A Day in the Life of Abed Salama is an expanded version of an article written for the New York Review of Books that set its author, Nathan Thrall, on the path to becoming a widely admired journalist. The book follows one Palestinian father as he tries, with mounting despair, to discover what has become of his five-year-old son, Milad, following a road accident a decade ago. The events described in the book have, of course, been dwarfed by the horrors currently unfolding in Israel and the Gaza Strip. Thrall does not discuss Hamas or Gaza, and the book went to press long before the attack of 7 October. Nevertheless, his calm and thoughtful account is a reminder of the value of clear-headed analysis in times of crisis.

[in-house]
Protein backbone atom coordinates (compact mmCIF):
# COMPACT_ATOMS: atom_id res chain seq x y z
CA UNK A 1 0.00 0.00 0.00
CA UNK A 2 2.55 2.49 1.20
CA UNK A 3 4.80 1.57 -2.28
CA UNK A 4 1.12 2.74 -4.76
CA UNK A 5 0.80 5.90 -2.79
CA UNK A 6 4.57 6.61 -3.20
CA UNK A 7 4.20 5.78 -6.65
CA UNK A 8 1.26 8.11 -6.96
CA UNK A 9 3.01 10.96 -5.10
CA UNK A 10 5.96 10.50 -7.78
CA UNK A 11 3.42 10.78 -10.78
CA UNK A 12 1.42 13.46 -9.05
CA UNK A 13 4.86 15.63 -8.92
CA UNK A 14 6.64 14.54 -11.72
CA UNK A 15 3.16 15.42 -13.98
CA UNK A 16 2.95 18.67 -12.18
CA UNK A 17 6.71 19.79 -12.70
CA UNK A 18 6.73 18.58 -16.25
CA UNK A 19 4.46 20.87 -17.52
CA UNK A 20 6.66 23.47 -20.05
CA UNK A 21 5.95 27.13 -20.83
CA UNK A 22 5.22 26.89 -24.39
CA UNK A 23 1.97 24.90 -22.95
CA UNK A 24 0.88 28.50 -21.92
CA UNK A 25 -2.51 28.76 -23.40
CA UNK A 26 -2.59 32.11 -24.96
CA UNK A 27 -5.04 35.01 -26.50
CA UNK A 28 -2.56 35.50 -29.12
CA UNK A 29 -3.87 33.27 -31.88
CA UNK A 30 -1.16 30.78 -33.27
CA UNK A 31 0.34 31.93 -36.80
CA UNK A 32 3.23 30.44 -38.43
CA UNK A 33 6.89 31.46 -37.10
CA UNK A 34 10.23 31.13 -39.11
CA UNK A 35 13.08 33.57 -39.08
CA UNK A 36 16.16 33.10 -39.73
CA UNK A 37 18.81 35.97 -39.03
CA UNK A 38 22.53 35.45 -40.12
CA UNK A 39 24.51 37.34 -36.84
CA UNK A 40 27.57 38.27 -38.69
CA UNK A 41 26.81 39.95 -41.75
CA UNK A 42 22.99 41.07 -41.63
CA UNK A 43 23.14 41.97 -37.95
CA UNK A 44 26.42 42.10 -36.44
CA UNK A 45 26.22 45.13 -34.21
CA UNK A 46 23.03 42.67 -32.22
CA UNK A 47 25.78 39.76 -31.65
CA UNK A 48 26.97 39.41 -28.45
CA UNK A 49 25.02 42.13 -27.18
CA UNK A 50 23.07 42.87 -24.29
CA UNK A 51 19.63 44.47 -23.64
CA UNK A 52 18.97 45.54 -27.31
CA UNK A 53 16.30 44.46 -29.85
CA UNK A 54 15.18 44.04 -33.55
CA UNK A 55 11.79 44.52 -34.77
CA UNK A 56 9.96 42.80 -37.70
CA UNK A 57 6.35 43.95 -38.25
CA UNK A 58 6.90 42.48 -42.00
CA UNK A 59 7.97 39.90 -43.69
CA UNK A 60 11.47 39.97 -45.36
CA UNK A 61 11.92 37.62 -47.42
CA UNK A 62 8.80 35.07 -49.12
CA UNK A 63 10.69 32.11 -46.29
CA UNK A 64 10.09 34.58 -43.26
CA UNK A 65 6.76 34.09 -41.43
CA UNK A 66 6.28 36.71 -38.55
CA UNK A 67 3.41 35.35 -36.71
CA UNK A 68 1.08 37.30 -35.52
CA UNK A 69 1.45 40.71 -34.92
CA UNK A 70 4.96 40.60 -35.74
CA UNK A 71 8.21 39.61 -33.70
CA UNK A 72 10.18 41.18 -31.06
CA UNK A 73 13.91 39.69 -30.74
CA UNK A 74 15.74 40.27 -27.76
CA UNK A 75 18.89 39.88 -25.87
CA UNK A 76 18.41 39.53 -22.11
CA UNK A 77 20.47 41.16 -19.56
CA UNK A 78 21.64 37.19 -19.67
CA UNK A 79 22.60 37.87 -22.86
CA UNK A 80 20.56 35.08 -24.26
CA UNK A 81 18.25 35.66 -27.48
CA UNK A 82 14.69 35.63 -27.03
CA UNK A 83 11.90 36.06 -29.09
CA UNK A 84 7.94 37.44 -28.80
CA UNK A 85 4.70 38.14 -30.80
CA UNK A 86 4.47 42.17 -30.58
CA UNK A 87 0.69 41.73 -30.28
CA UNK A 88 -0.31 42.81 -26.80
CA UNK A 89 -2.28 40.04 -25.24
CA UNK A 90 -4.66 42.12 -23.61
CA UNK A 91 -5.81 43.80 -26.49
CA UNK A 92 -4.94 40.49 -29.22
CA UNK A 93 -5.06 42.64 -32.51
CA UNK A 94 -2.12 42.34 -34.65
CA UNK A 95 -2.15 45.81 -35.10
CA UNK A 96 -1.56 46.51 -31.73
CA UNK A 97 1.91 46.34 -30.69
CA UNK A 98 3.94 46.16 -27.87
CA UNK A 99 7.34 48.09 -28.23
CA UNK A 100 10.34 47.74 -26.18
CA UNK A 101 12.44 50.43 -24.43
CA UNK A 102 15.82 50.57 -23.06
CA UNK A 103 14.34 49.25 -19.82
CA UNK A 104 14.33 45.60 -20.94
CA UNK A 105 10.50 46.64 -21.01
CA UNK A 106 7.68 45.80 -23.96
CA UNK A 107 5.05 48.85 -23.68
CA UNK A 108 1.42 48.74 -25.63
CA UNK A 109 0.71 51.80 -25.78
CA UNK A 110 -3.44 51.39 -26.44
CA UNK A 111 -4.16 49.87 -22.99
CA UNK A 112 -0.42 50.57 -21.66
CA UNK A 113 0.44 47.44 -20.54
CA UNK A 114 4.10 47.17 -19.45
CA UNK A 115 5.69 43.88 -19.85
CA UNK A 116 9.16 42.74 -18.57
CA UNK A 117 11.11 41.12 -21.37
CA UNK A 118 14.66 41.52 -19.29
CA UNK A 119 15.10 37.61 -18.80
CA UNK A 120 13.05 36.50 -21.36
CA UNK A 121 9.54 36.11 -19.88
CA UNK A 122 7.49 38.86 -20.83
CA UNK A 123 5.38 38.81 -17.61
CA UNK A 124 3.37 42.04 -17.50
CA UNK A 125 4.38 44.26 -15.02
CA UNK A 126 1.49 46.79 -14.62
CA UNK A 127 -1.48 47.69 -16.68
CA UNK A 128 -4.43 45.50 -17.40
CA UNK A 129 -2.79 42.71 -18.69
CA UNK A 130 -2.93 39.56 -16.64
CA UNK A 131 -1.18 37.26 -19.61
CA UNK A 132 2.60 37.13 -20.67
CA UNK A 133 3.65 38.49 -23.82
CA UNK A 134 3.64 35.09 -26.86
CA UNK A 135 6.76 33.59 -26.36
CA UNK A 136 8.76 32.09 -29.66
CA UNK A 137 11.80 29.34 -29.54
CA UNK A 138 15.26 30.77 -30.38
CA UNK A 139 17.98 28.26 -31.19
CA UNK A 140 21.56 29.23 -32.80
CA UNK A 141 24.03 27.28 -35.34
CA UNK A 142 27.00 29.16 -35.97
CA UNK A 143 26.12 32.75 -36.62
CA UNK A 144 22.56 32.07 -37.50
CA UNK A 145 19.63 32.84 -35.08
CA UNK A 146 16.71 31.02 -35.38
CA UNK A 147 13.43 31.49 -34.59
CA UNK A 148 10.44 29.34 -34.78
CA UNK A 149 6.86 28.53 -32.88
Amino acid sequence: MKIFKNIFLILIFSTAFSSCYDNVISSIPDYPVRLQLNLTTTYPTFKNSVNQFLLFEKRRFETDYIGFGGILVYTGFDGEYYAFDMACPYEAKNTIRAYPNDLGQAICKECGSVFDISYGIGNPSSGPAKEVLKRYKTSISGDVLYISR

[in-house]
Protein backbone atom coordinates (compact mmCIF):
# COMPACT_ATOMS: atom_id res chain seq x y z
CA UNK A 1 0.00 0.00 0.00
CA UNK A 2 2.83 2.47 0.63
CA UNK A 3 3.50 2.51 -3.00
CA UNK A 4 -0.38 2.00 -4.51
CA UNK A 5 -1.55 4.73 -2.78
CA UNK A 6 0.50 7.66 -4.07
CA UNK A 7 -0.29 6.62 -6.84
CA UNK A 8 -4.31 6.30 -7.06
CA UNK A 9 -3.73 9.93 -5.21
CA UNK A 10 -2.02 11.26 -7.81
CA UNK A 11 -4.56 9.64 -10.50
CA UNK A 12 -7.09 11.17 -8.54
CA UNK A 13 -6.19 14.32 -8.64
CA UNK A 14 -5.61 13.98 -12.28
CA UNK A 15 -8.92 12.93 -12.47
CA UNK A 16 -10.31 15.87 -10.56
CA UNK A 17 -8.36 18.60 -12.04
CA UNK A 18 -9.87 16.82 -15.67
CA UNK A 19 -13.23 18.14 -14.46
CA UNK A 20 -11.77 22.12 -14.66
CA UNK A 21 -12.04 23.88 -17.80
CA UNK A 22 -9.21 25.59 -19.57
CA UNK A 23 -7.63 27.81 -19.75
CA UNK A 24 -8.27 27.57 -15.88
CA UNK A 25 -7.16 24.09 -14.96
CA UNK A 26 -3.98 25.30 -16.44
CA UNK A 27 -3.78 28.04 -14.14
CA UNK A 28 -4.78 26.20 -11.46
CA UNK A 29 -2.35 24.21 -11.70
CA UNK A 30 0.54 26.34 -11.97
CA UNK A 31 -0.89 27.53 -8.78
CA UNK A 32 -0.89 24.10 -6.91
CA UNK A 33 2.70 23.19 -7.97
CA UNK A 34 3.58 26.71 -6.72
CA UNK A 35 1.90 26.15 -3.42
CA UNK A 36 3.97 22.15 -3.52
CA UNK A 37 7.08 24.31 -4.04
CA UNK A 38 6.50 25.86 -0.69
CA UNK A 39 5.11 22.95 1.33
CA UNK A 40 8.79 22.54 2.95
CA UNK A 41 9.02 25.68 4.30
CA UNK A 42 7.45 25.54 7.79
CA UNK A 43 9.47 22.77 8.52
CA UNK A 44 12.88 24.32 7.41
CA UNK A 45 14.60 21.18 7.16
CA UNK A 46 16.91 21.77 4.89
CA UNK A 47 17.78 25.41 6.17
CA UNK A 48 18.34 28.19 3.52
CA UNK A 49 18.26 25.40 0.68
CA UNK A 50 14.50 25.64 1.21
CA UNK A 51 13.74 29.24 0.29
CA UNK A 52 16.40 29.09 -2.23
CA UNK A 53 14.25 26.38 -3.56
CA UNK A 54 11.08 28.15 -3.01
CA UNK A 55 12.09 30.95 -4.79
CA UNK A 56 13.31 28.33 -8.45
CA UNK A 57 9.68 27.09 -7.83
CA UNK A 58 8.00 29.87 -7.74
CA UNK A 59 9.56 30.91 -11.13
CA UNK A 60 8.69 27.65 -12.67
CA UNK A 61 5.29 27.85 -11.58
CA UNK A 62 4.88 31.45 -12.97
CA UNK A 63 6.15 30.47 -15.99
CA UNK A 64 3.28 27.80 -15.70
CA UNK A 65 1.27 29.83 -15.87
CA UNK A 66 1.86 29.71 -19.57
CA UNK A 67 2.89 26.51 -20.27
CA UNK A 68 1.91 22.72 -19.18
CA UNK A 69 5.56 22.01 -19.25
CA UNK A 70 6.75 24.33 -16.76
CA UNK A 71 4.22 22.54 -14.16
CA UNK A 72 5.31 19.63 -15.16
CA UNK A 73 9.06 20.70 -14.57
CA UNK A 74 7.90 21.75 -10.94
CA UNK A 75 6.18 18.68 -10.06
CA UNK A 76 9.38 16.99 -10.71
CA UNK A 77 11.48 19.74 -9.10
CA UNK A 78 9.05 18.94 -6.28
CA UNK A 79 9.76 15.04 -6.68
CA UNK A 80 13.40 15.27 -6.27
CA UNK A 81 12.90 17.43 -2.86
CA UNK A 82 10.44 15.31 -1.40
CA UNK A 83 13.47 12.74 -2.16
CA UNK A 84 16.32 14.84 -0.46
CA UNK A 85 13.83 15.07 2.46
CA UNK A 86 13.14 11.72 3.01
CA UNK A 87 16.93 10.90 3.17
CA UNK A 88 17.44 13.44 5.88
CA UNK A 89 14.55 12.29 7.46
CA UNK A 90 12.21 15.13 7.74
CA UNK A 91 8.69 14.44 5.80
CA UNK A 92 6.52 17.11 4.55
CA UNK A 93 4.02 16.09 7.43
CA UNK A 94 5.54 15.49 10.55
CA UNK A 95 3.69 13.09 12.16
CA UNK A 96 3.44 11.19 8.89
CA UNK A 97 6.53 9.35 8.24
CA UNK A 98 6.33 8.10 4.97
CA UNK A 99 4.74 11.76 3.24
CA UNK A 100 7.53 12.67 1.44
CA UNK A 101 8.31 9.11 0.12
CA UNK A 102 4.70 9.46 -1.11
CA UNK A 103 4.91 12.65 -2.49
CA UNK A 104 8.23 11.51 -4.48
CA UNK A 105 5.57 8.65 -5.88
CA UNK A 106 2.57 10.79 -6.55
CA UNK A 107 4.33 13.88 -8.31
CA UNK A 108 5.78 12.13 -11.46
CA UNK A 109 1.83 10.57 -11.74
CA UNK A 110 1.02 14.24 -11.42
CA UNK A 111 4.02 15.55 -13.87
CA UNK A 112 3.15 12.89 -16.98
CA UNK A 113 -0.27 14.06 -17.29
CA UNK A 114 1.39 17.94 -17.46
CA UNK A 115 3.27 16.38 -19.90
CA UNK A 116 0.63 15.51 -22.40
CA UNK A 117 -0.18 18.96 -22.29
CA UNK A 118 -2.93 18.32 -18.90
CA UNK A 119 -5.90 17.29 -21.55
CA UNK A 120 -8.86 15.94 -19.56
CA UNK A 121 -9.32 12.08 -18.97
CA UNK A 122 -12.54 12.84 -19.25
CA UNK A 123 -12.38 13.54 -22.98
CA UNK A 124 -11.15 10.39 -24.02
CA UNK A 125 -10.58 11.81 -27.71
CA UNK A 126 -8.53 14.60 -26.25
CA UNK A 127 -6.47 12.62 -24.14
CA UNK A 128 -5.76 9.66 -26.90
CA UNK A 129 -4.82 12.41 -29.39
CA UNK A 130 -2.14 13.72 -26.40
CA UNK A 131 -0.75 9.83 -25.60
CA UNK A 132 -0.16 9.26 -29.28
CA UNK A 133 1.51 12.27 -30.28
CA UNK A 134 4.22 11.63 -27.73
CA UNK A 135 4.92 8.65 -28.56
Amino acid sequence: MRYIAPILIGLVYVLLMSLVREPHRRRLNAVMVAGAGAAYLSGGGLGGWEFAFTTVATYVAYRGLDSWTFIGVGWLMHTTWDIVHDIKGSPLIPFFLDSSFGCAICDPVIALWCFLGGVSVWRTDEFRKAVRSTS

At 8.45 one February morning in 2012, an ancient, creaky bus carrying a party of children on a school outing in the Jerusalem municipality from the Nour al-Houda kindergarten was struck by an eighteen-wheel, thirty-ton truck. It was raining hard, the truck driver was inexperienced and untrained and had a raft of traffic convictions behind him, and his vehicle careened across the entire width of the road. The bus, which was stationary, was hit so violently that it turned over before a short circuit in the fuse box caused it to catch fire. Strong winds fanned the flames.
The site of the accident was a stretch of road in Area C, which after the Oslo Accords of 1993 remained under the control of the Israelis, whose emergency services, police and soldiers were stationed not far away. For a while, none of them turned up. However, a